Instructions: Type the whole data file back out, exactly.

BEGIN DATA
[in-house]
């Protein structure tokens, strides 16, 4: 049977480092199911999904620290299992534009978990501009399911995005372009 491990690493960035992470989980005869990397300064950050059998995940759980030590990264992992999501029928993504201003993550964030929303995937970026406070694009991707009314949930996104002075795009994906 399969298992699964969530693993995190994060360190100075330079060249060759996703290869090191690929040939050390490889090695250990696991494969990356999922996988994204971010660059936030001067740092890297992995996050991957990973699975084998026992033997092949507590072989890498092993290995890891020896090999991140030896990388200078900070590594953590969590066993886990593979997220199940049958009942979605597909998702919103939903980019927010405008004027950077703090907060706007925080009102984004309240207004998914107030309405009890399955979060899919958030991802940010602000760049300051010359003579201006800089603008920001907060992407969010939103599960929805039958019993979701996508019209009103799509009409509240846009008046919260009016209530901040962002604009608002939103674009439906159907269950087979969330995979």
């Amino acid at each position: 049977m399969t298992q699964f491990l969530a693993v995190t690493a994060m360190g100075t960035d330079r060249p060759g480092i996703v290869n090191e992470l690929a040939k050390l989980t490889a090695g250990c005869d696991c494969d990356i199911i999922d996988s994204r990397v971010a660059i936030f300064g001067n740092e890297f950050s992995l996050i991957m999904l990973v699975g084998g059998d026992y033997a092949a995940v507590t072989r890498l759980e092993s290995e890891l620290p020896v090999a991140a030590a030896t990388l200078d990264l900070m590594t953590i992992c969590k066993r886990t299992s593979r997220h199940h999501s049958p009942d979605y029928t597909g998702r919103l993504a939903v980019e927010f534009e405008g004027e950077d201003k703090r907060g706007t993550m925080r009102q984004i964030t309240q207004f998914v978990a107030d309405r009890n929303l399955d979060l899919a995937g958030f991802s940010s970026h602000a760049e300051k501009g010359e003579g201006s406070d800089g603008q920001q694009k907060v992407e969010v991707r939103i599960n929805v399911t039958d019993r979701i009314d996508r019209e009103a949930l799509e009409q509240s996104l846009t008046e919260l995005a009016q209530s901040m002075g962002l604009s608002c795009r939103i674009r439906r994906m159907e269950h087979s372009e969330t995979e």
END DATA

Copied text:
[in-house]
């Protein structure tokens, strides 16, 4: 049977480092199911999904620290299992534009978990501009399911995005372009 491990690493960035992470989980005869990397300064950050059998995940759980030590990264992992999501029928993504201003993550964030929303995937970026406070694009991707009314949930996104002075795009994906 399969298992699964969530693993995190994060360190100075330079060249060759996703290869090191690929040939050390490889090695250990696991494969990356999922996988994204971010660059936030001067740092890297992995996050991957990973699975084998026992033997092949507590072989890498092993290995890891020896090999991140030896990388200078900070590594953590969590066993886990593979997220199940049958009942979605597909998702919103939903980019927010405008004027950077703090907060706007925080009102984004309240207004998914107030309405009890399955979060899919958030991802940010602000760049300051010359003579201006800089603008920001907060992407969010939103599960929805039958019993979701996508019209009103799509009409509240846009008046919260009016209530901040962002604009608002939103674009439906159907269950087979969330995979």
């Amino acid at each position: 049977m399969t298992q699964f491990l969530a693993v995190t690493a994060m360190g100075t960035d330079r060249p060759g480092i996703v290869n090191e992470l690929a040939k050390l989980t490889a090695g250990c005869d696991c494969d990356i199911i999922d996988s994204r990397v971010a660059i936030f300064g001067n740092e890297f950050s992995l996050i991957m999904l990973v699975g084998g059998d026992y033997a092949a995940v507590t072989r890498l759980e092993s290995e890891l620290p020896v090999a991140a030590a030896t990388l200078d990264l900070m590594t953590i992992c969590k066993r886990t299992s593979r997220h199940h999501s049958p009942d979605y029928t597909g998702r919103l993504a939903v980019e927010f534009e405008g004027e950077d201003k703090r907060g706007t993550m925080r009102q984004i964030t309240q207004f998914v978990a107030d309405r009890n929303l399955d979060l899919a995937g958030f991802s940010s970026h602000a760049e300051k501009g010359e003579g201006s406070d800089g603008q920001q694009k907060v992407e969010v991707r939103i599960n929805v399911t039958d019993r979701i009314d996508r019209e009103a949930l799509e009409q509240s996104l846009t008046e919260l995005a009016q209530s901040m002075g962002l604009s608002c795009r939103i674009r439906r994906m159907e269950h087979s372009e969330t995979e």